Psalm 19, 12 Sep 21

Psalm 19 declares the glory of the divine as seen in the creation. It smoothly progresses to how this declares the presence and influence of the creator, specifically the theme of the similarly-numbered Psalm 119, the importance of divine guidance to humankind — the ‘law’, to those who are so influenced, and our own ability to turn a blind eye to our faults.

The early verses contain grandly imaginative imagery of creation:

1 The heavens are telling the glory of God;
    and the firmament proclaims his handiwork.
2 Day to day pours forth speech,
    and night to night declares knowledge.
3 There is no speech, nor are there words;
    their voice is not heard;
4 yet their sound goes out through all the earth,
    and their words to the end of the world.

The psalm concludes with that prayer used frequently, perhaps less so today, by ministers before their sermon:

Let the words of my mouth and the meditation of my heart be acceptable to you, O Lord, my rock and my redeemer (14)

(More on this psalm here>)

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The pull of the early imagery and oft quoted verses in Psalm 19 has drawn many composers to bend them to music. G F Händel used verse 4 quoted above in one of his choruses in The Messiah. Perhaps you have enjoyed singing this grand piece. You can feel the broad sweep of these opening verses, even if it does at times seem a little like practising your scales:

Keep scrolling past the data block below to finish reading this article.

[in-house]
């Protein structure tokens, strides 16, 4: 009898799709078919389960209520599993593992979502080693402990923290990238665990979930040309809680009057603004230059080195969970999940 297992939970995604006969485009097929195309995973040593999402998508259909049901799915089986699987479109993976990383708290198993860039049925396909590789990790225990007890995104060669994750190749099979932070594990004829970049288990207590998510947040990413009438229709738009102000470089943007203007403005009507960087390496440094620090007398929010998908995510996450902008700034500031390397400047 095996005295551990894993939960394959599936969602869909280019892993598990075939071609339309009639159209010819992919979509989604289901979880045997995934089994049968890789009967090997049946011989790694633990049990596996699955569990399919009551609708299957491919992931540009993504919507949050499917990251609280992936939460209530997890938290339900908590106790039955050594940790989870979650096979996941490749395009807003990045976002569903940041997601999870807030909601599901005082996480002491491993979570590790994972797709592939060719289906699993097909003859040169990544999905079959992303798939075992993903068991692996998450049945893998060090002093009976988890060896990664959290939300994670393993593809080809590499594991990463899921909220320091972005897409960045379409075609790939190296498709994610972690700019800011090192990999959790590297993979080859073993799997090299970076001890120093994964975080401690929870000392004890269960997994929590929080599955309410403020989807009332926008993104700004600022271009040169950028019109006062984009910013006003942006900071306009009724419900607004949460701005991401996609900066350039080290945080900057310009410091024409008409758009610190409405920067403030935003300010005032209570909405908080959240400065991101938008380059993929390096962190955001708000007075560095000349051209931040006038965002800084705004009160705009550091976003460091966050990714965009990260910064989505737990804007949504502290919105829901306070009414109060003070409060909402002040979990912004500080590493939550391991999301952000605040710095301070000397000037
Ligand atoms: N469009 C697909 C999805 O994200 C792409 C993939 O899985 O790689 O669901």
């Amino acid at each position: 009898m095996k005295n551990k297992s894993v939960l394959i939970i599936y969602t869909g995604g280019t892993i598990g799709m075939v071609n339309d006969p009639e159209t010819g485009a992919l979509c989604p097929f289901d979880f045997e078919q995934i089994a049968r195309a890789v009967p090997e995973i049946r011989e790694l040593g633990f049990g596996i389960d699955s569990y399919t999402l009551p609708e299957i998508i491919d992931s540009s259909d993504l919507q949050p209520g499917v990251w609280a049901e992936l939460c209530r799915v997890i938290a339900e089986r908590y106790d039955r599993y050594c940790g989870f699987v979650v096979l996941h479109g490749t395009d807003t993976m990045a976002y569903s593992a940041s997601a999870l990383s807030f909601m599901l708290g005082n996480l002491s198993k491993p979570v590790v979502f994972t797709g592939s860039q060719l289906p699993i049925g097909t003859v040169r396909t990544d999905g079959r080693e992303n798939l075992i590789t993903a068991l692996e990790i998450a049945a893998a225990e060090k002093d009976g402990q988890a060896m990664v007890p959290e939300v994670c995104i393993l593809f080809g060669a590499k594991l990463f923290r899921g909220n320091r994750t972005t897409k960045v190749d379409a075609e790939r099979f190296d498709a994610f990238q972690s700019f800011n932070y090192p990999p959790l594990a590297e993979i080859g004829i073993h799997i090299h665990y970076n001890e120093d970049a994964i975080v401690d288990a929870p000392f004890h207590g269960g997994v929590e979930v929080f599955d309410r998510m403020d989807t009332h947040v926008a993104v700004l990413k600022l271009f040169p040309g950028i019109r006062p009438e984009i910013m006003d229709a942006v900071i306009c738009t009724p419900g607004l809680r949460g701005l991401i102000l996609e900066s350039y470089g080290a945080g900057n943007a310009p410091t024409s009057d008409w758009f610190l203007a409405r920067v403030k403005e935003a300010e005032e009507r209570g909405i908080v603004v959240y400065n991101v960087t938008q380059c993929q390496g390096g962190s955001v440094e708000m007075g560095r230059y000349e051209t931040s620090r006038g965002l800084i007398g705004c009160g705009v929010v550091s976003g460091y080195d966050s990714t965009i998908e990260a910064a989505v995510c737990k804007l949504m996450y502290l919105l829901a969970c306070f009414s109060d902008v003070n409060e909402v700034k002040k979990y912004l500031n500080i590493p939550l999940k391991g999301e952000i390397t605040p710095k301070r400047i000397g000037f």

Songs no. 7 and 8 in Together in Song refer to this psalm, although neither covers the full lectionary reading. An all-Australian song, in hymn format, is found in TiS 166, Sing a new song. The verses by James McAuley are a good read, if only loosely based on the psalm. The music is by prolific composer Richard Connolly (1927-), who was also responsible for the ABC Play School theme, There’s A Bear in There.

At Woden Valley this week, given the limitations imposed by that big bug bear of lockdown, we shall not attempt anything that feels like practising scales.

An easy and familiar sing for home bound participants is Bob Marley’s reggae tune By the rivers of Babylon. Former South Woden types have sung it many times. The verses of the original song refer to Psalm 137; but he also uses that last verse of Psalm 19 as an appropriate chorus. That is invitation enough. I wish I had a rhythm section for this one.

Handel’s take. Practice your scales from 0:25. (More exercises available in And the glory.)

3 thoughts on “Psalm 19, 12 Sep 21

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